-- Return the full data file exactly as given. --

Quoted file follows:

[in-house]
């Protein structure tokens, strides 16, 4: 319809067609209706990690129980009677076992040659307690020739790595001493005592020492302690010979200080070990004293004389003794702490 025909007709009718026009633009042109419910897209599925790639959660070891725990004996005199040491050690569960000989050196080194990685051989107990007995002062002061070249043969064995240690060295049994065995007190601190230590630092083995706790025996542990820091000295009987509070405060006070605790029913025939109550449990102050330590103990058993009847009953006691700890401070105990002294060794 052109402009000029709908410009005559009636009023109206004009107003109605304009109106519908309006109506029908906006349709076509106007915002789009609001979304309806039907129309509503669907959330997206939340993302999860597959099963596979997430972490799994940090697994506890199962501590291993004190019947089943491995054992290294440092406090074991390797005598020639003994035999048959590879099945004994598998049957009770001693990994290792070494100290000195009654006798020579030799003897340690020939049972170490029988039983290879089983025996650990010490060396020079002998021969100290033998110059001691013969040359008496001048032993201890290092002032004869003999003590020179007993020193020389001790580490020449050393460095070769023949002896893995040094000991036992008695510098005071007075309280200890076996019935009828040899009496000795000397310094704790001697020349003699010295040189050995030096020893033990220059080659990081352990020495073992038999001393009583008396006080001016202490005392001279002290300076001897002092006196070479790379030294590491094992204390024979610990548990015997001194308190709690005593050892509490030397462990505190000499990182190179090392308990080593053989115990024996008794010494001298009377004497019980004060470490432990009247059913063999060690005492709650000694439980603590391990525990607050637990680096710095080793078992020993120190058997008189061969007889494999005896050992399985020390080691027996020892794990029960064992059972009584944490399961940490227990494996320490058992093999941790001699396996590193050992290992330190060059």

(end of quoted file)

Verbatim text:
[in-house]
């Protein structure tokens, strides 16, 4: 319809067609209706990690129980009677076992040659307690020739790595001493005592020492302690010979200080070990004293004389003794702490 025909007709009718026009633009042109419910897209599925790639959660070891725990004996005199040491050690569960000989050196080194990685051989107990007995002062002061070249043969064995240690060295049994065995007190601190230590630092083995706790025996542990820091000295009987509070405060006070605790029913025939109550449990102050330590103990058993009847009953006691700890401070105990002294060794 052109402009000029709908410009005559009636009023109206004009107003109605304009109106519908309006109506029908906006349709076509106007915002789009609001979304309806039907129309509503669907959330997206939340993302999860597959099963596979997430972490799994940090697994506890199962501590291993004190019947089943491995054992290294440092406090074991390797005598020639003994035999048959590879099945004994598998049957009770001693990994290792070494100290000195009654006798020579030799003897340690020939049972170490029988039983290879089983025996650990010490060396020079002998021969100290033998110059001691013969040359008496001048032993201890290092002032004869003999003590020179007993020193020389001790580490020449050393460095070769023949002896893995040094000991036992008695510098005071007075309280200890076996019935009828040899009496000795000397310094704790001697020349003699010295040189050995030096020893033990220059080659990081352990020495073992038999001393009583008396006080001016202490005392001279002290300076001897002092006196070479790379030294590491094992204390024979610990548990015997001194308190709690005593050892509490030397462990505190000499990182190179090392308990080593053989115990024996008794010494001298009377004497019980004060470490432990009247059913063999060690005492709650000694439980603590391990525990607050637990680096710095080793078992020993120190058997008189061969007889494999005896050992399985020390080691027996020892794990029960064992059972009584944490399961940490227990494996320490058992093999941790001699396996590193050992290992330190060059």